CEO Column

Supply Chain Resiliency and the Broader U.S. Automotive Workforce

Jennifer Safavian
April 29, 2024

The tragic collapse of the Francis Scott Key Bridge in Baltimore shone a spotlight on the critical role our nation’s ports play in international trade. The effects of the collapse were immediate: transport routes were disrupted, deliveries were delayed, and costs for rerouting and setbacks increased. Access to the port, the 18th largest in the U.S., and second largest for autos, has remained limited since the collapse, and thousands of port workers, contractors, and other employees have been affected.

While Autos Drive America’s member companies have so far experienced minimal disruption from the port shutdown, the disaster illuminated the potential long-term risks associated with such major disruptions and serves as an important reminder of the indirect careers supported by international automakers and other trade-focused industries. Autos Drive America’s members alone indirectly support more than 1.5 million jobs, thousands of which are in shipping, logistics, and port maintenance, and it’s imperative that we ensure the underlying system that our industry and its workforce rely on is safe and secure.

The supply chain network for the U.S. auto industry is a complex web that stretches across the entire country. International automakers specifically have spent decades expanding their supply chains into the South and across the East Coast, in large part to diversify and protect their networks and minimize the impact of disruptions. Whether from global pandemics or material shortages, disruptions have profound ripple effects, threatening job security, economic stability, and the livelihoods of the millions of American workers in sectors supported by the automotive industry. Moreover, the interdependencies of the auto industry with other sectors, such as steel production and electronics, highlight the widespread impact of any single disruption.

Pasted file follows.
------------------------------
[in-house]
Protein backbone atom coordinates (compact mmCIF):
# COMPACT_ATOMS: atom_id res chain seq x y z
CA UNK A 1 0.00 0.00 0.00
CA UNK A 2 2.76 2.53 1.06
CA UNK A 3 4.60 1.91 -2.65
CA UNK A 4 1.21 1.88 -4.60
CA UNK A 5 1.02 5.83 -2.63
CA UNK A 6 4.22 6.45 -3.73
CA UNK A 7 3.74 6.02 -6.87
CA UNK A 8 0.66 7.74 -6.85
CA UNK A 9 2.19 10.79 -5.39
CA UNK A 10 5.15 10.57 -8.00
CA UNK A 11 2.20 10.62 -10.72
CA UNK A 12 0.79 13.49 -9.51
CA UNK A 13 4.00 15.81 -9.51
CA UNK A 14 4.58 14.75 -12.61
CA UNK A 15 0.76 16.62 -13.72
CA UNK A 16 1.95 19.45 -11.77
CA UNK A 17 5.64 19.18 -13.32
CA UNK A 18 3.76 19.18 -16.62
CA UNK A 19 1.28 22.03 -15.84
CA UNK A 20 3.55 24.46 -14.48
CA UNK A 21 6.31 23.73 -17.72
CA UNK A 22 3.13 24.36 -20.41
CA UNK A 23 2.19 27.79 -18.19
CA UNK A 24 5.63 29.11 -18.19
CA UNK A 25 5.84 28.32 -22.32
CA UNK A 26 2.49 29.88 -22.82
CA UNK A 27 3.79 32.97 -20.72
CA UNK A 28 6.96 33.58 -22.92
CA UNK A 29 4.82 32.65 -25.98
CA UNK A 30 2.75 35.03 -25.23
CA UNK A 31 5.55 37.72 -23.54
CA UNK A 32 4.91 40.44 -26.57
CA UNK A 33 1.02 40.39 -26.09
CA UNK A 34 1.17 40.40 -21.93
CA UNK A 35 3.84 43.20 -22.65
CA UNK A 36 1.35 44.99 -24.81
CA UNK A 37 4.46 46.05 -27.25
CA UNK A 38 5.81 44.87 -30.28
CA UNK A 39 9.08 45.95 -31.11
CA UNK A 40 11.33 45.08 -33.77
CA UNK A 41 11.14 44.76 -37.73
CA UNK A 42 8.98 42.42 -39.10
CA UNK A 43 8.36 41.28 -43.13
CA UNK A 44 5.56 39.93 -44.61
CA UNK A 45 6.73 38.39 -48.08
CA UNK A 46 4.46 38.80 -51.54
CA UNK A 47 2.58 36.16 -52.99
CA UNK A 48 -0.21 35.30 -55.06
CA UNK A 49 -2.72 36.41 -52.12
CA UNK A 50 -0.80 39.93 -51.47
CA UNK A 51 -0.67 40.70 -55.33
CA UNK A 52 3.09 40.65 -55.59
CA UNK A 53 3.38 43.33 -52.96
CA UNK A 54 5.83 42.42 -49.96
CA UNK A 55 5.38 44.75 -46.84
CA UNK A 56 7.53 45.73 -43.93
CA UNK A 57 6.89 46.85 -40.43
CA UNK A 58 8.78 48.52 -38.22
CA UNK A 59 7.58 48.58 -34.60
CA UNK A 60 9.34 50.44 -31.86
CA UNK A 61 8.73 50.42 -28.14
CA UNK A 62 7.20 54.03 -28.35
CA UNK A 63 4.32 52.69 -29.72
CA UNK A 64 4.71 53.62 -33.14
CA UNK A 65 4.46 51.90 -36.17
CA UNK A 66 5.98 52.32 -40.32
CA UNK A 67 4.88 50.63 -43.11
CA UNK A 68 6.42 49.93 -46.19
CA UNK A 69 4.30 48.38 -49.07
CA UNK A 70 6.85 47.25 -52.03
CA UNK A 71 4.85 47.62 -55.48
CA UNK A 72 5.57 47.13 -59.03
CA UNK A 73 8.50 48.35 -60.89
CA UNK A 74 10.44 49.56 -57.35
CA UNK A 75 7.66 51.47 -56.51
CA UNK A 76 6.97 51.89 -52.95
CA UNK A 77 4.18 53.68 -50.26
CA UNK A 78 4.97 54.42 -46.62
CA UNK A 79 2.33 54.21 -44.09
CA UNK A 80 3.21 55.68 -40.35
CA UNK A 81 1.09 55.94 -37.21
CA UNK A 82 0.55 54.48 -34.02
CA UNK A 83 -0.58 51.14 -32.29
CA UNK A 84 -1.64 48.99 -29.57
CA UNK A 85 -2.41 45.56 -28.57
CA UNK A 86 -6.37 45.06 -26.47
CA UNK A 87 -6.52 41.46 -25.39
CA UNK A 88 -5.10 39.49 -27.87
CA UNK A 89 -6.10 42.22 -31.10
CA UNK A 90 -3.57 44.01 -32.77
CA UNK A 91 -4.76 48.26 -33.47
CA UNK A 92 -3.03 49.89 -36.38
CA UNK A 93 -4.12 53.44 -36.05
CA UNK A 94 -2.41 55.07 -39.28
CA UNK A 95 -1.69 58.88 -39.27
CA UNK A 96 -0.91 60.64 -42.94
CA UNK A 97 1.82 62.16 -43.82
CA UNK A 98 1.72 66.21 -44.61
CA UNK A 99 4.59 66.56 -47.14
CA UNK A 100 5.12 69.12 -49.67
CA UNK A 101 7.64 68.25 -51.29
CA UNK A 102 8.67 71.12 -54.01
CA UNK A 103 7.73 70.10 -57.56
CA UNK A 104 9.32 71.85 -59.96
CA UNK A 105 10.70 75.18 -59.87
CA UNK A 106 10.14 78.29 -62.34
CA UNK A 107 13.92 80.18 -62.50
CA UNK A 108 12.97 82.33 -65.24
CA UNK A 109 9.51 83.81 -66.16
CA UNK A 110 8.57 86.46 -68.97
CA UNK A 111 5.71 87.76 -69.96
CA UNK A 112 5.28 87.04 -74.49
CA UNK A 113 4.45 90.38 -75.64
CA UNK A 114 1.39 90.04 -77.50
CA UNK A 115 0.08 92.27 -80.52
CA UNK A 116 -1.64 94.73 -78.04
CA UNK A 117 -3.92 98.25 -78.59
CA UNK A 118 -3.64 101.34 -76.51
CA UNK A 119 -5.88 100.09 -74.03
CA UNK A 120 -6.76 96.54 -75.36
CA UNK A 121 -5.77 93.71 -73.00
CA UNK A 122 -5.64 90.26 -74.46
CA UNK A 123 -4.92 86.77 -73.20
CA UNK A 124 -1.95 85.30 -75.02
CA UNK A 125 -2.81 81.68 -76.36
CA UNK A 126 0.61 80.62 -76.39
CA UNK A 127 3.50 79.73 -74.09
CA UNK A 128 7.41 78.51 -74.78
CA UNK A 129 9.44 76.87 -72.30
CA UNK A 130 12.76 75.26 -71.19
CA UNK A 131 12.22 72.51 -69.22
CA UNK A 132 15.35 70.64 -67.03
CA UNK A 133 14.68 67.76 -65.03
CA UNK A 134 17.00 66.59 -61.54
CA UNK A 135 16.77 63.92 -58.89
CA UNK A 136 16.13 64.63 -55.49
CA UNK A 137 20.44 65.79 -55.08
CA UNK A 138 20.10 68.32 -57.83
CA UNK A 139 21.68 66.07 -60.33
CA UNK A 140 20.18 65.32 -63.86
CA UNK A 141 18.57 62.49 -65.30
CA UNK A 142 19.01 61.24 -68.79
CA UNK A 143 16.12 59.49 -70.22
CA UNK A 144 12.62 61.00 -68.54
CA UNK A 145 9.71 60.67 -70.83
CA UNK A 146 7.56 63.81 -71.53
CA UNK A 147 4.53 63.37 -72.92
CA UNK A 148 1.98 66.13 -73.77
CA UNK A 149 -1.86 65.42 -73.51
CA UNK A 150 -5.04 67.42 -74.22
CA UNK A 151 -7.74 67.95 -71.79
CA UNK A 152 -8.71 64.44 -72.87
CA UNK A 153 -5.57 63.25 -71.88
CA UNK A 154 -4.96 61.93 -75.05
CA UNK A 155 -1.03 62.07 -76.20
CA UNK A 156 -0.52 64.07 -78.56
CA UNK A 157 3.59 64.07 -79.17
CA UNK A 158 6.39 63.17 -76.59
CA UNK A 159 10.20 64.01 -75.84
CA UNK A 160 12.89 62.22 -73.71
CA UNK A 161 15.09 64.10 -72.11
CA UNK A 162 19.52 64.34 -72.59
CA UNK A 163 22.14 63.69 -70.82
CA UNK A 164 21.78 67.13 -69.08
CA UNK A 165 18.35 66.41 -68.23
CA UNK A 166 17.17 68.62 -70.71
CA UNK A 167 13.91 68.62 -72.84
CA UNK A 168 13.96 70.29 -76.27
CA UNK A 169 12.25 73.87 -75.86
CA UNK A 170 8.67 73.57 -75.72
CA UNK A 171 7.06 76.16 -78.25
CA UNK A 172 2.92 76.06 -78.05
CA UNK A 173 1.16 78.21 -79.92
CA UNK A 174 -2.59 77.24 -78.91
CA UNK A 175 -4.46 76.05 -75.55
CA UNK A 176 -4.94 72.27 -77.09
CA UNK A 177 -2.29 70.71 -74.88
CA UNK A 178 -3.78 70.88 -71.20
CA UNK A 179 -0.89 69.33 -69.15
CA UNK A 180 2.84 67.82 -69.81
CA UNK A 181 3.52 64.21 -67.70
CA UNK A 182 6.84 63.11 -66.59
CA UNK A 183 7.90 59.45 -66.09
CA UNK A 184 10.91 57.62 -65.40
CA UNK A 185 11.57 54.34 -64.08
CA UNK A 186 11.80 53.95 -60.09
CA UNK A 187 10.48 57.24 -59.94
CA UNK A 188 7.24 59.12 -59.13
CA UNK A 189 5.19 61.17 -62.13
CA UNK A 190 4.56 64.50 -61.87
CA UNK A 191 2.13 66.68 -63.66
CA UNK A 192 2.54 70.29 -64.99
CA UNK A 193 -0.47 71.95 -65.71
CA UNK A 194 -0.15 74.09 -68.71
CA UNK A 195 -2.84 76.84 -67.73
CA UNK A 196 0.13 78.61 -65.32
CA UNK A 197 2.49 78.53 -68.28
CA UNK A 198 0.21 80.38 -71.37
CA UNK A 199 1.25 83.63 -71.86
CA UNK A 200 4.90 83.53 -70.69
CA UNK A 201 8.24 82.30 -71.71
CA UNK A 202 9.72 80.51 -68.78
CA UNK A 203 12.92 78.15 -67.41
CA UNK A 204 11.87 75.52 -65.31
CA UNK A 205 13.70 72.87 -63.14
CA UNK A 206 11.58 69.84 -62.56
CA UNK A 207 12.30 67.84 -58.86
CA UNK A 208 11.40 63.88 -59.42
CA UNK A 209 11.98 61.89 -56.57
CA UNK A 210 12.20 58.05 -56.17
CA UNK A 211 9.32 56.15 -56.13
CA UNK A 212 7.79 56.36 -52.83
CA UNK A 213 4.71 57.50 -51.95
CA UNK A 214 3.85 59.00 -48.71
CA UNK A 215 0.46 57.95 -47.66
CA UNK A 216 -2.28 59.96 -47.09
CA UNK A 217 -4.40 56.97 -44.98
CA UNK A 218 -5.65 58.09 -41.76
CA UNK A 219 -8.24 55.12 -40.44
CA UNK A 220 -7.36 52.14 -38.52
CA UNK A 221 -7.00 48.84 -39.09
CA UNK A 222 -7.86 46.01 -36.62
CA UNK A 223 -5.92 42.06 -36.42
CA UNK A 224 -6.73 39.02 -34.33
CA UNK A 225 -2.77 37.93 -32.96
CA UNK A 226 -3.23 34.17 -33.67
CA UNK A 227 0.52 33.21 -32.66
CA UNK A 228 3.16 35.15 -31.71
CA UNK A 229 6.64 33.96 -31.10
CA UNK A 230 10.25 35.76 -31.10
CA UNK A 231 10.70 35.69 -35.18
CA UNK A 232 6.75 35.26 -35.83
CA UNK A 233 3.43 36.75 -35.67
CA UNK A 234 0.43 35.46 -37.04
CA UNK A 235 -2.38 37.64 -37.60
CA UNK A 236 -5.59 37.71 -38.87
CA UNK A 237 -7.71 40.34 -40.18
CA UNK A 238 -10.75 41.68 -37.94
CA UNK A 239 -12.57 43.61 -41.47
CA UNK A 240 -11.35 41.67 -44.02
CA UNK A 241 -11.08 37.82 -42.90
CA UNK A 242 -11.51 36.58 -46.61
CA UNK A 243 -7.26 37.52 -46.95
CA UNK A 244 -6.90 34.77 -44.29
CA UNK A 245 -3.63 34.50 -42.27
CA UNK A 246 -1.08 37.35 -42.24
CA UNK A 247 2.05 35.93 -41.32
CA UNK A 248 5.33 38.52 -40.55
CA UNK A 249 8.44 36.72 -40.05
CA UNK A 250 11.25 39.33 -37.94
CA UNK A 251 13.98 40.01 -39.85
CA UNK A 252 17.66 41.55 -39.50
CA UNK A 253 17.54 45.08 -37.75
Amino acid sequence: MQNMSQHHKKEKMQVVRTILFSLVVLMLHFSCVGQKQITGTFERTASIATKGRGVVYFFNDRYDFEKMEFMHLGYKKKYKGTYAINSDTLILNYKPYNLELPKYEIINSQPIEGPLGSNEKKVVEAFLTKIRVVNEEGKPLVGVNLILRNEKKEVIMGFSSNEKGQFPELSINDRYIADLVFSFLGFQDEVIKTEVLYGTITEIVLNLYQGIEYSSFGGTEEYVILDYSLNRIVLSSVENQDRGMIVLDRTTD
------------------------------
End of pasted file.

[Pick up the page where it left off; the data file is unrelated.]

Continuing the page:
To address threats to the supply chain network and the millions of jobs it supports, we must focus on a multipronged approach, starting with critical infrastructure investment. The American Society of Civil Engineers estimates that if the U.S. doesn’t quickly address its investment gap in its infrastructure, the economy is expected to lose more than $10.3 trillion in GDP, including $2.4 trillion in exports and $1.8 trillion in imports, by 2039. At Autos Drive America, we advocate for robust federal and state investment in our nation’s infrastructure and were supportive of the Infrastructure Investment and Jobs Act, legislation that invested $1.2 trillion in America’s infrastructure. Upgrading and maintaining our nation’s bridges, roads, and port infrastructure is essential to prevent future bottlenecks and maintain trade fluidity.

Another way international automakers are ensuring supply chain resilience is by reducing over-reliance on single suppliers or geographies.  After the disruptions caused by the global pandemic, automakers have assessed where risks and bottlenecks exist, and have set up new processes to ensure that they have sufficient supply of the parts at greatest risk of supply disruptions. In addition, advanced technologies that enhance visibility and responsiveness in supply chain management are being developed to help predict and mitigate disruptions before they unfold.

The U.S. automotive industry is made up of so much more than just our manufacturing sector. Millions of workers in industries like shipping, logistics, port and harbor maintenance, and road management keep international automakers’ operations running smoothly and support the global trade ecosystem. Investments in securing and shoring up our nation’s supply chain will have widespread benefits for decades to come—not only for the U.S. automotive industry, but for the strength and resilience of our national economy.